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Maryland's statehous. Photo: Jonathan Newton/The Washington Post via Getty Images

A group of tech industry trade associations sued the state of Maryland Thursday over its newly enacted tax on digital ads targeted at state residents.

Driving the news: Last week, the Maryland legislature voted to overturn Republican Gov. Larry Hogan's veto of the state's first-in-the-nation digital tax law, which aims to raise money for education initiatives in the state by taxing digital advertising from the biggest companies.

What's happening: The U.S. Chamber of Commerce, the Internet Association, NetChoice, the Computer & Communications Industry Association, and TechNet joined in the complaint, filed in the U.S. District Court for the Northern Division of Maryland.

  • Their lawsuit asserts that Maryland's tax violates the federal Internet Tax Freedom Act and also the Constitution's due process clause “by burdening and penalizing purely out-of-state conduct."

Critics of Maryland's tax say it is unfair, discriminatory, hurts the economy during a pandemic, and is unconstitutional. Maryland has estimated the law would earn the state about $250 million annually.

  • States have been forging ahead with their own tech policy laws as the federal government stalls, as Axios reported last week. The legislation resembles similar efforts to tax large American tech companies in Europe.

Between the lines: Most of the groups backing the suit get extensive tech industry funding and generally fight these battles on behalf of the greater industry. The groups also hope the lawsuit will discourage other states from considering similar measures.

What they're saying: "The premise of the law is deeply flawed. ... [T]he Act will raise costs for consumers and make it more difficult for businesses to connect with potential customers," the lawsuit reads.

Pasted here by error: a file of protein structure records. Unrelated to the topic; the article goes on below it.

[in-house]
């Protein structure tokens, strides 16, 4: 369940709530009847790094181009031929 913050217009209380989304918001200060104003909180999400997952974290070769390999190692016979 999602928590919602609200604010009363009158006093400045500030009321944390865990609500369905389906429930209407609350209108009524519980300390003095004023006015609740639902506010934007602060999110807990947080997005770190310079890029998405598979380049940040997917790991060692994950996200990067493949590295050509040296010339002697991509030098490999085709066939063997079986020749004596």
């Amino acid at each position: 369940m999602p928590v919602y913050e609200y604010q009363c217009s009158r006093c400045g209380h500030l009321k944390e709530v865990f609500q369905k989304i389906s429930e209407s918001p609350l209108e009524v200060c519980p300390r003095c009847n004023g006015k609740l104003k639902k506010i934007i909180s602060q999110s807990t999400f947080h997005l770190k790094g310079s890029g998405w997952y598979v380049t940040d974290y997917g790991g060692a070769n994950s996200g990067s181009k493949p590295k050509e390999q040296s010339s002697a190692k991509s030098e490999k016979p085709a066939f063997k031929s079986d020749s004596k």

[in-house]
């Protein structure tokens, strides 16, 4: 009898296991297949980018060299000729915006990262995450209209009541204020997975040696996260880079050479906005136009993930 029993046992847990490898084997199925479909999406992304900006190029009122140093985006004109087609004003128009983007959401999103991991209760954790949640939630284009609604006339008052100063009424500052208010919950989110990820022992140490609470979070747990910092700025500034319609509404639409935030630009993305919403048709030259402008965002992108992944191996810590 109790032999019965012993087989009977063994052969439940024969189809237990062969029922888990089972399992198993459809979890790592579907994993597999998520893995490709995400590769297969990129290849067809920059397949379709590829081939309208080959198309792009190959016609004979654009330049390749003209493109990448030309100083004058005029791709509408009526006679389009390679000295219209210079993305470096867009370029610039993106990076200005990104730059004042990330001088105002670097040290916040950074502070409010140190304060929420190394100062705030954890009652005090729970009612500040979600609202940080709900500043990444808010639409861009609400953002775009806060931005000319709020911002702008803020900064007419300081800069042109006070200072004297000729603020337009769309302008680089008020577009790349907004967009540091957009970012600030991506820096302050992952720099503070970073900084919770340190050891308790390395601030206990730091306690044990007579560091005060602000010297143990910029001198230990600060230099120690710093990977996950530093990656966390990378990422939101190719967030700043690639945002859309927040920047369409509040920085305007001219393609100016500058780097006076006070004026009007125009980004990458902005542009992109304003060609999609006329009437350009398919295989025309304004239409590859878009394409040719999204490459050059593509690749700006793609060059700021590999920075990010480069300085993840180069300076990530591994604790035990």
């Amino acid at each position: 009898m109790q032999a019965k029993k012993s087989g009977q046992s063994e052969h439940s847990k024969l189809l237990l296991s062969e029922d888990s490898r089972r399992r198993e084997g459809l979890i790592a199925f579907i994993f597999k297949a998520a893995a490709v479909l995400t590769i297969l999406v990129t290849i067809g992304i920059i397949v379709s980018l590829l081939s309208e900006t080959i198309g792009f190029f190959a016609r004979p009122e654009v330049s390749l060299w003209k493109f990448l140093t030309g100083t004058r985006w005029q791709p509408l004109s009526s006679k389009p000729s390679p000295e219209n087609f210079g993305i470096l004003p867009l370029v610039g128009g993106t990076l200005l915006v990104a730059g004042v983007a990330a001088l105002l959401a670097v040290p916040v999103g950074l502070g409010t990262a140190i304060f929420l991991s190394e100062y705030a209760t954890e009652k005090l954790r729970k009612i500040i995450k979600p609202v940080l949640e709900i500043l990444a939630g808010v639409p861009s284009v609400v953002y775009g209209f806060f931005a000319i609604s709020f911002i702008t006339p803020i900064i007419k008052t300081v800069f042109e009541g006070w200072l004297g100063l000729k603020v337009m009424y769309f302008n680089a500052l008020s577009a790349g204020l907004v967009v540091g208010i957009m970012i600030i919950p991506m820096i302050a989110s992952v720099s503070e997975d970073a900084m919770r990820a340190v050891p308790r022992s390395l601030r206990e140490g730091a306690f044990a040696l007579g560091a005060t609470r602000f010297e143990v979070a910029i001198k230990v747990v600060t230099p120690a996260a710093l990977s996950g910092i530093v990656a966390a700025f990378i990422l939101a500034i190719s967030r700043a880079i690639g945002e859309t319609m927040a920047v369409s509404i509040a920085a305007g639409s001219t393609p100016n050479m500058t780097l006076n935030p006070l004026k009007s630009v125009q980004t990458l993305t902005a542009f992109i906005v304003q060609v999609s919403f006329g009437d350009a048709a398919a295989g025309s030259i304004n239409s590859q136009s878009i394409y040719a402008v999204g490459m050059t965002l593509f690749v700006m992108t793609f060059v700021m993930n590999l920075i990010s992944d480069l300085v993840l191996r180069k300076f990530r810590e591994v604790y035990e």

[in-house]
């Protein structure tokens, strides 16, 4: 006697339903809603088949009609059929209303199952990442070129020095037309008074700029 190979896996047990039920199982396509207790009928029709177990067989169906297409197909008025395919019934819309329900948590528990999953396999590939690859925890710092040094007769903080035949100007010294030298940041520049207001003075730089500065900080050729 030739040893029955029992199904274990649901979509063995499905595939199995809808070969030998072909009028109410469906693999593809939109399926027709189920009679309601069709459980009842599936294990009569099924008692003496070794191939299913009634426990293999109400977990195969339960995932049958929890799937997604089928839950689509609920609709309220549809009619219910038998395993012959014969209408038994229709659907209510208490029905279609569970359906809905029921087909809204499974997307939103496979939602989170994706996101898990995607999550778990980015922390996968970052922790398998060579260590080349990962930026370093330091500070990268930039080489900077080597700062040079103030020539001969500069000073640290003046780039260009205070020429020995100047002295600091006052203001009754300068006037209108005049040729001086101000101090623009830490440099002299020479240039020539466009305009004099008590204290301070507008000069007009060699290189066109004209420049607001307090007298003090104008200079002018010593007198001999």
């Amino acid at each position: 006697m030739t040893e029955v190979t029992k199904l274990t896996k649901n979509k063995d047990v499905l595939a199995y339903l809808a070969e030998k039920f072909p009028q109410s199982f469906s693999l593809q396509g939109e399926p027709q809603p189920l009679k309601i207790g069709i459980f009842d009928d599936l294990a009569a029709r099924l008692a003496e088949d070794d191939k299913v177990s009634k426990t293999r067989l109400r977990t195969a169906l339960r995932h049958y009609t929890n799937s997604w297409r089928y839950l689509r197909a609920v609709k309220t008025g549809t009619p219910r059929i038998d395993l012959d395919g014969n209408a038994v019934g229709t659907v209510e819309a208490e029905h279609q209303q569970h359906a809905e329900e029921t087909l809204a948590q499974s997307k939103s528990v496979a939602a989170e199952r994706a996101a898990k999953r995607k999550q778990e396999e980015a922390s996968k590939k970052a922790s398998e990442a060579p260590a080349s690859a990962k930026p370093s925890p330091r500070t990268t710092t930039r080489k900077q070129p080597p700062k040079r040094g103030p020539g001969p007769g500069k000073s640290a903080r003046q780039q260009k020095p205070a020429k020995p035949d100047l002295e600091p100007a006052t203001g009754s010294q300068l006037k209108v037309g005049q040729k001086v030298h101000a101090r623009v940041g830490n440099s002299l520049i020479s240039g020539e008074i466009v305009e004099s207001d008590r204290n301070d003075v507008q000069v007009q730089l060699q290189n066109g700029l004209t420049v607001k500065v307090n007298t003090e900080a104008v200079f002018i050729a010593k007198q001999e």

• “While the legislation is designed to directly target certain large, mostly out-of-state companies, it will ultimately be bad for Maryland businesses of all sizes," said Linda Moore, president and CEO of TechNet. "Instead of spending scarce resources defending a discriminatory charge, the state should repeal the law and focus on policies that support the many businesses already suffering from the COVID-19 pandemic.”

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A nurse administers the COVID-19 vaccine to a Palestinian in the occupied West Bank city of Hebron. Photo: Hazem Bader/AFP via Getty Images

The Palestinian Authority on Saturday announced fresh coronavirus restrictions, including a partial lockdown, for the occupied West Bank as COVID-19 cases surge.

The big picture: The new measures come as Israel, which leads the world in vaccinations, faces increased pressure to ensure Palestinians in the occupied West Bank and Gaza Strip have equal access to vaccines.

Myanmar military fires UN ambassador after anti-coup speech

Photo: Peerapon Boonyakiat/SOPA Images/LightRocket via Getty Images

Myanmar's military regime on Saturday fired the country's Ambassador to the United Nations, Kyaw Moe Tun, a day after he gave a pro-democracy speech asking UN member nations to publicly condemn the Feb. 1 coup, The New York Times reports.

Details: State television said the ambassador had "betrayed the country and spoken for an unofficial organization which doesn’t represent the country and had abused the power and responsibilities of an ambassador."